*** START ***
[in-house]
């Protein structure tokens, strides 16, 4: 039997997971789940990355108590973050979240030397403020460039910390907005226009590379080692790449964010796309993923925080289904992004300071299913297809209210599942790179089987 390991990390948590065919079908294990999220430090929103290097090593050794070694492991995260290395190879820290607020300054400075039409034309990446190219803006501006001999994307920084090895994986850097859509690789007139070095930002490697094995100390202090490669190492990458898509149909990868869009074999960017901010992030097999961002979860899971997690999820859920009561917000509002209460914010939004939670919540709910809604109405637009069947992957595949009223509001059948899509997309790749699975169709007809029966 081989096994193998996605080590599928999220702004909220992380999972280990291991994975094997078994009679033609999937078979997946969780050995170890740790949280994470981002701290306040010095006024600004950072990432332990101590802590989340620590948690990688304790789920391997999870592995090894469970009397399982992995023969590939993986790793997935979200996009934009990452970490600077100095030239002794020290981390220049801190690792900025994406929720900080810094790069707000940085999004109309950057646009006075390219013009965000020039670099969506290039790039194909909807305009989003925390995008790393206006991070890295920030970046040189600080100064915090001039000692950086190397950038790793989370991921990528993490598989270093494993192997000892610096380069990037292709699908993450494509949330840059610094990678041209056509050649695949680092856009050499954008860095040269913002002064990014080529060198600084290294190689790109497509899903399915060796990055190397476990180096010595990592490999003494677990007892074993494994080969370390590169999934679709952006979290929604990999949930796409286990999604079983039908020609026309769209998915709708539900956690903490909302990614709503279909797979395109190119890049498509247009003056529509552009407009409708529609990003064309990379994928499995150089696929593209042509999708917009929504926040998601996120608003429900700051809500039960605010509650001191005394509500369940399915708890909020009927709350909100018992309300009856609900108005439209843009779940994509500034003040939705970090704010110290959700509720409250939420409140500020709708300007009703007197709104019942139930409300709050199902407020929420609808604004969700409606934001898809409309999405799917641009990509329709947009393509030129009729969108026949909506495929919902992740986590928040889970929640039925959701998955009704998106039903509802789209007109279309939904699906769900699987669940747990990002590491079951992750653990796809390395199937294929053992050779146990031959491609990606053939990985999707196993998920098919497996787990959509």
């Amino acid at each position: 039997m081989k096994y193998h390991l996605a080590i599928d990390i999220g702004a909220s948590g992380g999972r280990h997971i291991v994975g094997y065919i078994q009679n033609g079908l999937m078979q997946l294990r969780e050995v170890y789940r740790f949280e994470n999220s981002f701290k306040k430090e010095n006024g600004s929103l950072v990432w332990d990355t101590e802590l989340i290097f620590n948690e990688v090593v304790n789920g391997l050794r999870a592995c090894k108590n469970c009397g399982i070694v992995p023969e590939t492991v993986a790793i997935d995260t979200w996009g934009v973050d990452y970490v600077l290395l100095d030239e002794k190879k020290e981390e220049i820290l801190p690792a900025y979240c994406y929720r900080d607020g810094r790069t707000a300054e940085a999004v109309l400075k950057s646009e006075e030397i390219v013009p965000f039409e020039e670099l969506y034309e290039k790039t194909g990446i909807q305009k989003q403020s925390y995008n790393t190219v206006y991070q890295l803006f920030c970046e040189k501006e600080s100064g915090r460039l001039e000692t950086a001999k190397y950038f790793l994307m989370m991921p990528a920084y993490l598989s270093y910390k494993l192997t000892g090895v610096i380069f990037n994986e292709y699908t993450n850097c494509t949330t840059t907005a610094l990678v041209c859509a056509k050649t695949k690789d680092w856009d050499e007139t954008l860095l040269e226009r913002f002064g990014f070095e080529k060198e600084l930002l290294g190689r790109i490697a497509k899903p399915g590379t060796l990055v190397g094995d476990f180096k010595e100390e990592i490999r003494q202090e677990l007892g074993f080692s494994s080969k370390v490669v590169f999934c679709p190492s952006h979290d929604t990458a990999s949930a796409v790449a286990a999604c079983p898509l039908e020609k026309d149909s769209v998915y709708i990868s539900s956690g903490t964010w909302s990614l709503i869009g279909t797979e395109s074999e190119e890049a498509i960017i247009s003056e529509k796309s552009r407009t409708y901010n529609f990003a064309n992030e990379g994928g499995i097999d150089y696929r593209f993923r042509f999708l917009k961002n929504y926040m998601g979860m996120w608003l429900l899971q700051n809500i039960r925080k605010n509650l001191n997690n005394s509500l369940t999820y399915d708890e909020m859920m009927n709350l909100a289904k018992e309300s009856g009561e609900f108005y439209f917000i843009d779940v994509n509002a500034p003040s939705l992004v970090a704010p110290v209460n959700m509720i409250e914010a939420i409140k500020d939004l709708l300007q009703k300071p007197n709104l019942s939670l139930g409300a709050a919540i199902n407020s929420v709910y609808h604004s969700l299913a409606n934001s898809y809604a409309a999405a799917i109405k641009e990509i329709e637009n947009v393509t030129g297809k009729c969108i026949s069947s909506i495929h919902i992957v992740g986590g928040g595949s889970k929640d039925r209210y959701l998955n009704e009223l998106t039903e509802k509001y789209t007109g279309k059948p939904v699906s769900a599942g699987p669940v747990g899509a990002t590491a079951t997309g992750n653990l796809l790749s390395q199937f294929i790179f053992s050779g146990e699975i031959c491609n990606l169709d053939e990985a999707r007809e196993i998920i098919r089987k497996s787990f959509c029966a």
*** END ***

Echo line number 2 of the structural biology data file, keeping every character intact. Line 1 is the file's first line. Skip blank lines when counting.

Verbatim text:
């Protein structure tokens, strides 16, 4: 039997997971789940990355108590973050979240030397403020460039910390907005226009590379080692790449964010796309993923925080289904992004300071299913297809209210599942790179089987 390991990390948590065919079908294990999220430090929103290097090593050794070694492991995260290395190879820290607020300054400075039409034309990446190219803006501006001999994307920084090895994986850097859509690789007139070095930002490697094995100390202090490669190492990458898509149909990868869009074999960017901010992030097999961002979860899971997690999820859920009561917000509002209460914010939004939670919540709910809604109405637009069947992957595949009223509001059948899509997309790749699975169709007809029966 081989096994193998996605080590599928999220702004909220992380999972280990291991994975094997078994009679033609999937078979997946969780050995170890740790949280994470981002701290306040010095006024600004950072990432332990101590802590989340620590948690990688304790789920391997999870592995090894469970009397399982992995023969590939993986790793997935979200996009934009990452970490600077100095030239002794020290981390220049801190690792900025994406929720900080810094790069707000940085999004109309950057646009006075390219013009965000020039670099969506290039790039194909909807305009989003925390995008790393206006991070890295920030970046040189600080100064915090001039000692950086190397950038790793989370991921990528993490598989270093494993192997000892610096380069990037292709699908993450494509949330840059610094990678041209056509050649695949680092856009050499954008860095040269913002002064990014080529060198600084290294190689790109497509899903399915060796990055190397476990180096010595990592490999003494677990007892074993494994080969370390590169999934679709952006979290929604990999949930796409286990999604079983039908020609026309769209998915709708539900956690903490909302990614709503279909797979395109190119890049498509247009003056529509552009407009409708529609990003064309990379994928499995150089696929593209042509999708917009929504926040998601996120608003429900700051809500039960605010509650001191005394509500369940399915708890909020009927709350909100018992309300009856609900108005439209843009779940994509500034003040939705970090704010110290959700509720409250939420409140500020709708300007009703007197709104019942139930409300709050199902407020929420609808604004969700409606934001898809409309999405799917641009990509329709947009393509030129009729969108026949909506495929919902992740986590928040889970929640039925959701998955009704998106039903509802789209007109279309939904699906769900699987669940747990990002590491079951992750653990796809390395199937294929053992050779146990031959491609990606053939990985999707196993998920098919497996787990959509």